What would really improve this feature is a wet/dry mix, but the quality of the reverb effects still sound great.
Controls and EQ
Like the reverb, EQ is mirrored on both channels. Phase and Shape buttons are on both channels as well. This can be useful if you're running two acoustic guitars with two different tunings. You can just switch them out with the EQs already set. Here are the controls you have to work with on each channel:
All of this control gave me plenty of room to play and a broad range of tones to work with. I have the preamp on my guitar taped off, and I never change it. So this was a good way to add some variety and flexibility to my acoustic tone.
Again, the default of the amp seemed to be warm, so much so that I had to be pretty intentional about getting things to a brighter sound.
Though you also brilliance knob and a hi-pass filter, which are universal to both channels.
Adding a little more midrange and turning up the brightness gave off a really nice higher-end tone without sounding too harsh.
How it Compares to Preamp Pedals
I've tried a handful of preamps with my acoustic guitar, primarily the following:
- LR Baggs Venue DI
- LR Baggs Para DI
While these double as DI boxes, their primary function is to serve as a preamp in pedal form. I think the biggest difference between the Sonnet and the pedals is how large and thick the tone from the Sonnet sounded. In the pedals, I find myself avoiding push too much volume because it just sounds too chaotic and aggressive for an acoustic guitar.
The Sonnet 120 had a way of adding a lot of volume and gain while still sounding like an acoustic guitar.
This is also part of what makes the warmth so easy to dial in.
It makes sense, given that the Sonnet is giving you 120 watts while the preamp pedals are essentially just an EQ.
Overall Value (price)
Blackstar has always struck a good balance between price and quality.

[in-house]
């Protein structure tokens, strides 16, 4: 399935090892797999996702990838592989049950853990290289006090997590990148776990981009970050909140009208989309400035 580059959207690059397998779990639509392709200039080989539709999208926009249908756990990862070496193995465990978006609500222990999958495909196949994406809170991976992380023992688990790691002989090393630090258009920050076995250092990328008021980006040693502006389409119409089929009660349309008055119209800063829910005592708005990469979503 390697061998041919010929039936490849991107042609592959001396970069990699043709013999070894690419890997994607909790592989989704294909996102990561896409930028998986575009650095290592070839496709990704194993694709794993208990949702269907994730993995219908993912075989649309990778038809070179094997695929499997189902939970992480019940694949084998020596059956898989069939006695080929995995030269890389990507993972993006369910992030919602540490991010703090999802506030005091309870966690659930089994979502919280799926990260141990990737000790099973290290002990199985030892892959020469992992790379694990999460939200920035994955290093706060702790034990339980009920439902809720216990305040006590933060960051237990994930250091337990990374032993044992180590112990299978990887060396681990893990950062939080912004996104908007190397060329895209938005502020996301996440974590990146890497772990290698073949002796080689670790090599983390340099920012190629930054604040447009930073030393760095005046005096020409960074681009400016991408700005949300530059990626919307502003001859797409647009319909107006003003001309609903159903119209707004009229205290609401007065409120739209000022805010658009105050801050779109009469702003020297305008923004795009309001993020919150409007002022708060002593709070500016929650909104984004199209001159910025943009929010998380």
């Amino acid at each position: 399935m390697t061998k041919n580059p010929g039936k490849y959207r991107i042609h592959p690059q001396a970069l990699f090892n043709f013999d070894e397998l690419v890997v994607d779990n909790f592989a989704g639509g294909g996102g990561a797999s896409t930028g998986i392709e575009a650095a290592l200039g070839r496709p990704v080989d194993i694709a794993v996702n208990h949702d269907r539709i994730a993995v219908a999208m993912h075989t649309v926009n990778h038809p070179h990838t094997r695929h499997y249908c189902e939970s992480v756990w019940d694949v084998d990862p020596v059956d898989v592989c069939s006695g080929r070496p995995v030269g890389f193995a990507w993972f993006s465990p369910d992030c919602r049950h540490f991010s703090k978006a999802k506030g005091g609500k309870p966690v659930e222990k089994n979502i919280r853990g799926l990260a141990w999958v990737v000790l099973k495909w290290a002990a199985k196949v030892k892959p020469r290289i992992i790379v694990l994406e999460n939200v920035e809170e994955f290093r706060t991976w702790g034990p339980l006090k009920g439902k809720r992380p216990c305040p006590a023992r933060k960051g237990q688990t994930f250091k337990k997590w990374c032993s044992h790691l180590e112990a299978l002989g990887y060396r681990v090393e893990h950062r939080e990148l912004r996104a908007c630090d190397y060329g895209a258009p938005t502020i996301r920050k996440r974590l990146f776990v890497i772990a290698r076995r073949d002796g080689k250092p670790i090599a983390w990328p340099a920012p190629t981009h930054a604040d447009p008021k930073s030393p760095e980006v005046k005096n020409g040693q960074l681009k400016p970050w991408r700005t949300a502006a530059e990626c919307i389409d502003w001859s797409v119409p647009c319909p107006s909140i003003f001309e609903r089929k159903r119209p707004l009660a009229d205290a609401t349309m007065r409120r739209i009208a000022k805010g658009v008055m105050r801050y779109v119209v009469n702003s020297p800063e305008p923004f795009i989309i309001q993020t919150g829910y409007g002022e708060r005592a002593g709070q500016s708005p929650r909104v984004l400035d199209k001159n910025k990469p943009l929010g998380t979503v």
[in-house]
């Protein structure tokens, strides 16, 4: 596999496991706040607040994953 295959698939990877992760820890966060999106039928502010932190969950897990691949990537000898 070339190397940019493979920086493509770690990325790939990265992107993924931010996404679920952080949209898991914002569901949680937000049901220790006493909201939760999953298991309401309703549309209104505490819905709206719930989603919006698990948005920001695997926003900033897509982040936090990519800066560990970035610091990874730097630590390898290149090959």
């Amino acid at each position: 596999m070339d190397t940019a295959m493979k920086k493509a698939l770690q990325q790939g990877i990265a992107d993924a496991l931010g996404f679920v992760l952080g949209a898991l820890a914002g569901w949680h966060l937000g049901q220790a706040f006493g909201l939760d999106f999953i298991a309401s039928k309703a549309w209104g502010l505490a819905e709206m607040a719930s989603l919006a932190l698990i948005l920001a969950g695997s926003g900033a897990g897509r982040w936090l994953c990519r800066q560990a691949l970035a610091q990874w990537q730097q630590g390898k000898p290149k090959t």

The same is true of the Sonnet series, which has primarily three models:
- 30 watt version
- 60 watt version
- 120 watt version
As the wattage goes up, so does price and some features are stripped out of the lower wattage models. While I'd be happy with a 60 watt amp, the 120 is still an extremely decent price, plus you get the full compliment of features and controls.
Check the pricing tools above for a current cost, but I'd argue that the Blackstar Sonnet 120 is a higher-value option that gives you plenty for what you pay.
Ideal Fit and Context
Like most acoustic amps, the Sonnet is great as an open air practice amp, or a buffer between your guitar and a PA system in a live environment. It's a great option for small to mid-sized venues, perhaps for restaurants or bar gigs, especially those that want to run two guitars.
It's also a great fit for recording and studio work.
I'm planning to use it at church, for sending a signal to our PA system and then using it as my own personal monitor (I'll just turn it sideways instead of facing out into the crowd).
Given the low price, there are plenty of contexts in which the Sonnet 120 would be a fantastic solution.
To be fair, I haven't tested a lot of acoustic amps in my time, but I definitely liked what the Sonnet was able to do more than what I've gotten out of isolated acoustic preamps.
Overall, I was totally impressed with this amplifier, given what it costs.
It will absolutely make your guitar rig better, so I'm comfortable recommending it without hesitation.
If you have questions about our Blackstar Sonnet 120 review, or about our testing/review process, leave it in the comments section below and I'll help out as much as possible.
We'll see you there.